Mike Pierson, Neenah, WI: Best day was finally being able to run in mid August and finishing Iron-man Hawaii in October with my wife as a competitor too. Saw Mike Ricci there as well at finish.




Mike qualifying for the 70.3 Ironman World Champs

Mike Davis, Boulder, CO: At Ironman 70.3 North Carolina this year I PR’d by about 15 min for a 4:34 finishing time and also landed a qualifying spot to 70.3 Worlds in South Africa in 2018.




Trish all smiles post race at Ironman Santa Rosa!

Trish McDonough, Washington, DC: The highlight of my 2017 season was IM Santa Rosa  – I finished with a smile on my face, and had a fantastic day all around.  The rest of my season was great too, ending with Lake Placid 70.3, which was a great day.




Molly winning her first Ironman outright!!! WHAT?! Fab!

Molly Smith, Denver, CO: My best moment of the 2017 season was winning Ironman Maryland. 🙂





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What’s an athlete blog without a cookie post?

It’s the holiday season and while that can mean time out of a normal routine and the chance for a longer training day or two, it’s also a time for good food!

Enter: Orange Pecans Cookies!

This recipe is very scrumptious and very simple with pecans and orange zest flavors leading the way.  By default the recipe is gluten free, dairy free, soy free, low fodmap, and has very few ingredients which is always a good thing!

Our thanks to Julie at Calm Belly for allowing us to post this recipe, albeit with a small adaption. Her recipe was adapted from this one at Self magazine, which was adapted from somebody’s grandmother’s mother’s aunt years ago. 🙂 But seriously Julie, thanks for the great recipe.

Orange Pecan Cookies – Yum!

Prep time: 15 mins (plus chilling)
Cook time: 15 mins Total time: 40 mins
Makes: 14 to 15 cookies

2 cups (225 grams) pecans
1/3 cup maple syrup
2 large or extra large egg whites
1/4 cup white rice or brown rice flour*
Zest of 1 naval orange
1 tsp vanilla extract
½ tsp sea salt
Cooking spray or coconut oil for lining parchment paper/baking sheets

*For paleo option omit flour, see Julie’s recipe

1. Preheat oven to 350F. Spread pecans on a large rimmed baking sheet and bake until fragrant and lightly toasted, 7 to 8 minutes, stirring them around about halfway through. Cool completely. You can do this ahead of time. Keep in the freezer if not going to use them for a couple of days. Continue reading “What’s an athlete blog without a cookie post?”

Athlete Timmy J on getting high

Canadian Timmy J has set a high goal for 2018, that’s 19,341ft high and in the name of Kilimanjaro. Timmy, a 8 X Solvang Camp athlete and 15 X Ironman finisher, is no stranger to big mountains and digging deep when it matters. We were lucky enough to catch up with Timmy J, as he and his wife Dawn prepare to embark on another mountain adventure, this time on the African continent.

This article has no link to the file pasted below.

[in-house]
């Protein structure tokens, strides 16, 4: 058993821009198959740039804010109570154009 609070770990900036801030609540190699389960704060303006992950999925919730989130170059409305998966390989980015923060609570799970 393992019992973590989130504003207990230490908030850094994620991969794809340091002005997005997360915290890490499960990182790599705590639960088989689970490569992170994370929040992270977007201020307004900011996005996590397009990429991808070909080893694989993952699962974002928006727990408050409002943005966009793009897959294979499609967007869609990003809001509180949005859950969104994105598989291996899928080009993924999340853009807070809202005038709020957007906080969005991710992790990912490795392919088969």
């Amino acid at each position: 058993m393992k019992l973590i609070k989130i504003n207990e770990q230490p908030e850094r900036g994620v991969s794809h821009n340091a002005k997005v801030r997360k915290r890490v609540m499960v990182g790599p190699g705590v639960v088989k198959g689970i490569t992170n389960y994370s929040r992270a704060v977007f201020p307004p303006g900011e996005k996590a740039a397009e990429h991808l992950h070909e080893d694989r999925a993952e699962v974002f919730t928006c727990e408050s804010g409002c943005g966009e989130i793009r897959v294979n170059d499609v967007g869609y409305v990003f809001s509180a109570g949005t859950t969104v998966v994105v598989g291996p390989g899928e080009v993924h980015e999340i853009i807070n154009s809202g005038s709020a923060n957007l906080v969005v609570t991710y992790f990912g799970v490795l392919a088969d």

Thanks to Timmy J for sharing below… he had us laughing and inspired all at the same time with this write up. See you at the Spring Fling Camp in March Timmy, look forward to hearing if Dawn complies with your Kilimanjaro plan!

1. Kilmanjaro. A 19,341ft mountain. Has this been on your bucket list for some time?
So the “bucket list goal”, was to complete all 7 summits. We have summited 3 so far. South America’s Aconcagua, Australia’s Kosciusko and North America’s Denali. Kilimanjaro, continent of Africa, requires no real mountaineering skills, it’s a trek to the top but also has a very high failure rate. Many people grossly underestimate the endurance required to climb above 19,000 feet.

Timmy J on ‘The Fig’ (Figueroa Mountain climb in Solvang) at his 9th Solvang camp.

2. What’s your training like right now to prepare for this adventure?
Since discovering Ironman 15 years ago, I have completed at least one a year. I love the tri community, being really fit and the lifestyle that affords me… so the aerobic base is there. There is also the learned capacities of nutrition, hydration and how to suffer and keep moving forward.

3. You’ve raced many Ironman’s including the Ironman World Championships in Hawaii, but what’s the highest summit you have already experienced?
Well here’s the thing about Kona. I got the crap kicked out of me by the men on the swim and just when I thought all was going to be ok, the women (15 minutes later) started swimming over top of me.

In his favorite role of grandfather :). Timmy J shown here with one of his 4 grandkids.

The bike was into the wind for 7 hours, not sure how that worked on an out and back course. While in T2 could not figure out where I was and why ‘ Gumby’ had mysteriously taken over my body. With my hat in my hand I staggered out onto the run course and though, “I’m totally whipped, how can I finish this thing…”?

Maybe a thousand vertical feet from the summit of Aconcagua a giant rock overhangs the path. It’s a place of shelter to eat, drink and rest a bit before moving on. Our guide probably let us stay there too long and once he gave us the go ahead, only half of our team pushed on, the rest threw in the towel and turned back. Without supplementary oxygen it’s three steps forward, stoop over my climbing poles and breath as deeply as I could for five breaths – repeat.

Then I remember having this sort of fluffy dream and then being rudely kicked… I had passed out and Dawn was encouraging me with her boots to wake up.